We are reaching the end of the beginning with WebRTC, and real systems using this technology have begun to appear. One challenge that faces every WebRTC deployment (in some form or another) is identity management. For example, if you have an existing service – possibly built on a variety of different PaaS/SaaS offerings – and you want to add real-time communications you are faced with a challenge relating to user management, authentication, authorization, and validation. Service providers will want to use their existing identities, but these will have credentials already that are (hopefully) irreversibly encoded.
In his session at @ThingsExpo, Peter Dunkley, Technical Director at Acision, looked at how this identity problem can be solved and discussed ways to use existing web identities for real-time communication.
“Matrix is an ambitious open standard and implementation that’s set up to break down the fragmentation problems that exist in IP messaging and VoIP communication,” explained John Woolf, Technical Evangelist at Matrix, in this SYS-CON.tv interview at @ThingsExpo, held Nov 4–6, 2014, at the Santa Clara Convention Center in Santa Clara, CA.
What do a firewall and a fortress have in common? They are no longer strong enough to protect the valuables housed inside. Like the walls of an old fortress, the cracks in the firewall are allowing the bad guys to slip in – unannounced and unnoticed. By the time these thieves get in, the damage is already done and the network is already compromised. Intellectual property is easily slipped out the back door leaving no trace of forced entry. If we want to reign in on these cybercriminals, it’s high time we start thinking the way these thieves think. If we don’t, malware, rootkits, AETs and other nefarious threats will continue to undermine our sense of security.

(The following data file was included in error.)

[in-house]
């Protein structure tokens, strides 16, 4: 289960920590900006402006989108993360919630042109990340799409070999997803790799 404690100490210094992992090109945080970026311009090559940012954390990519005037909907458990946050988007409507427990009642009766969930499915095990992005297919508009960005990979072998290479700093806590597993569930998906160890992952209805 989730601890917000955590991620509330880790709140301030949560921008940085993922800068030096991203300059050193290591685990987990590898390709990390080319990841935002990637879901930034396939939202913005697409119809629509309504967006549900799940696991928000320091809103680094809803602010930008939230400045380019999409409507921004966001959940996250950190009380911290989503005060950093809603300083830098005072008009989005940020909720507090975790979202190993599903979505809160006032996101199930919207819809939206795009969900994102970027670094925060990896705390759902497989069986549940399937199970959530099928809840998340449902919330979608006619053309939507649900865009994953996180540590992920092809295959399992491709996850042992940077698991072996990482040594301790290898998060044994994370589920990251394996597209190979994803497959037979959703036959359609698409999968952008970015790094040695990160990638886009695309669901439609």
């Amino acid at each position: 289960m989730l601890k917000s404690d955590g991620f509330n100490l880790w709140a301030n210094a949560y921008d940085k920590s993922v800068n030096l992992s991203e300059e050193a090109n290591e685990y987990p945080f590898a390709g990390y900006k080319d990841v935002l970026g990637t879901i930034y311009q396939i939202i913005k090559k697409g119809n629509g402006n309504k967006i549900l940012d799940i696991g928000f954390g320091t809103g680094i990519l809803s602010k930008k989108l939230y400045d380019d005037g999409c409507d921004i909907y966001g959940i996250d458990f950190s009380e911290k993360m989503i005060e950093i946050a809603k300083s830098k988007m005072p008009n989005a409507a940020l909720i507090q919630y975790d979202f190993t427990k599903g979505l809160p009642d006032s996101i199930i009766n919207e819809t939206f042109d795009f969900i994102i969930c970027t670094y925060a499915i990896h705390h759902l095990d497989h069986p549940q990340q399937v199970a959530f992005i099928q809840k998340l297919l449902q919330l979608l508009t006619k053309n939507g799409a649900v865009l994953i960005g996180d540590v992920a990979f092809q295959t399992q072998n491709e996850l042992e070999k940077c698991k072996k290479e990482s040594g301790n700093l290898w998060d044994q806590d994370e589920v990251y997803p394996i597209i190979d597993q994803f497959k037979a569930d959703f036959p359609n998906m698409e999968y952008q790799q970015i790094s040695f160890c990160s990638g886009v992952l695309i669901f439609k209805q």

The Internet of Things will put IT to its ultimate test by creating infinite new opportunities to digitize products and services, generate and analyze new data to improve customer satisfaction, and discover new ways to gain a competitive advantage across nearly every industry. In order to help corporate business units to capitalize on the rapidly evolving IoT opportunities, IT must stand up to a new set of challenges.
In his session at @ThingsExpo, Jeff Kaplan, Managing Director of THINKstrategies, will examine why IT must finally fulfill its role in support of its SBUs or face a new round of disruption that could fundamentally reshape the function of IT forever.
SYS-CON Events announced today that Gridstore™, the leader in hyper-converged infrastructure purpose-built to optimize Microsoft workloads, will exhibit at SYS-CON’s 16th International Cloud Expo®, which will take place on June 9-11, 2015, at the Javits Center in New York City, NY.